RBI MPC member Goyal favoured holding interest rates steady at this shadow meet2 min read . Updated: 09 Oct 2020, 05:47 AM IST
- Goyal’s views, dovish on interest rates, are well-known. At a 23 September meeting on the ‘shadow MPC’ of Delhi-based economic think-tank EGROW, Goyal had called for a ‘pause’ on interest rates
NEW DELHI: Ashima Goyal was last week nominated to the Reserve Bank of India’s Monetary Policy Committee. Goyal is a distinguished macro economist and was a member of RBI’s technical advisory committee that used to advise the Governor on policy matters before the MPC came into existence in 2016.
She has been a professor of economics at Mumbai’s prestigious Indira Gandhi Institute of Development Research. She was also a member of the Prime Minister’s Economic Advisory Council, a key advisory body to the PM on economic matters, a post she quit subsequent to her nomination to the MPC.
Goyal’s views, dovish on interest rates, are well-known. At a 23 September meeting on the ‘shadow MPC’ of EGROW (Foundation for Economic Growth and Welfare), Goyal had called for a ‘pause’ on interest rates. Going by her recommendation at the shadow MPC, she is likely to favour keeping the repo rate at 4%. The shadow meet also figured Arvind Virmani, India's former chief economic advisor at the time of the 2008 global financial crisis.
EGROW, founded by Charan Singh, non-executive chairman of Punjab & Sind Bank and former RBI chair of economics at IIM Bangalore, is a Delhi-based economic research body and think-tank.
Below is Goyal’s statement at the shadow meet.
“The divergence between CPI and WPI inflation continues with CPI inflation still above the RBI’s target band. That CPI food inflation exceeds WPI food inflation suggests it is temporary due to disruption of retail supply chains. Heavy rains have also contributed to raising food prices. The low increase in minimum support prices and flat rural wages imply there will be no second round effects, and headline is expected to revert to a core that will be low because of soft demand.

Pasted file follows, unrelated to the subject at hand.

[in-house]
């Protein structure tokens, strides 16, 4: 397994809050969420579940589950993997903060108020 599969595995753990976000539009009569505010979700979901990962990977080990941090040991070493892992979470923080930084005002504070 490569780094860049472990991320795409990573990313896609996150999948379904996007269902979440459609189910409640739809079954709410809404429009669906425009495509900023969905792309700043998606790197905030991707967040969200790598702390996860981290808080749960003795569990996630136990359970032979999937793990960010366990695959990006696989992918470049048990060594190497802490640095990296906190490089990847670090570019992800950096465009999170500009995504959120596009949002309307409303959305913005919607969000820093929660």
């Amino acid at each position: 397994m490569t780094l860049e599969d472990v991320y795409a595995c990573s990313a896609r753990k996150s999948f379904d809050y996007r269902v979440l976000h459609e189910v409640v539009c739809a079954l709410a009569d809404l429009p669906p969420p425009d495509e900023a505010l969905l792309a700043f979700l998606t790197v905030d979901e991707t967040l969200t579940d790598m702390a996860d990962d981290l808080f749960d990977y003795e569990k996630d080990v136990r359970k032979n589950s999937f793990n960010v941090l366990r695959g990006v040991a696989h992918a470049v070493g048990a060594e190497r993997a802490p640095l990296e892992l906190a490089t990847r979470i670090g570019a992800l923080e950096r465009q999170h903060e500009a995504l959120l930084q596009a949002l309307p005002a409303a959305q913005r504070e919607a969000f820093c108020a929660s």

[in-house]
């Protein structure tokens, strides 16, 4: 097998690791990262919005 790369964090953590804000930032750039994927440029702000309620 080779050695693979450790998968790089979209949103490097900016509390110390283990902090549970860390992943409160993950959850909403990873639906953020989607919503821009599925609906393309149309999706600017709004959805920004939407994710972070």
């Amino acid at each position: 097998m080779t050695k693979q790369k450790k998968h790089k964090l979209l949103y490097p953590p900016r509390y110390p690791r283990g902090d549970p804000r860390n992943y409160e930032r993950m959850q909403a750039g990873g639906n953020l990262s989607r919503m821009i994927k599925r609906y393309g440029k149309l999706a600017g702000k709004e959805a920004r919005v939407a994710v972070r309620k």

It is important to continue anchoring inflation expectations, so a pause is called for at present. But clear communication is required that the inflation spike is temporary, and will be looked through, that the RBI will remain accommodative— as long as it takes for growth to revert to potential—which is likely to be longer since the virus has turned out to be persistent. The US Fed has given such an assurance for 3 years. Although details may be difficult to give now because of extreme uncertainty if the direction is made clear, industry and markets will respond now.
Since fiscal borrowing and spending will have to step up, a similar assurance of support for government spending should be given. Special Covid-19 bonds can be announced to make clear that such support is limited to the current special situation. Other measures should continue to be taken to reduce interest rate spreads. For example TLTRO could be made conditional on reducing loan rates, and tiered reverse repo support for banks conditional on passing through in deposit rates. The ECB has tried this ‘dual interest rate policy’.
Excess capital flows due to QE when there is a current account surplus, add to liquidity, expand the RBI’s balance sheet and make it difficult for it to support government borrowing. In the literature it is acknowledged that emerging markets need some kind of market-based capital flow management and macro-prudential measures as well as more exchange rate flexibility to manage this quadrilemma."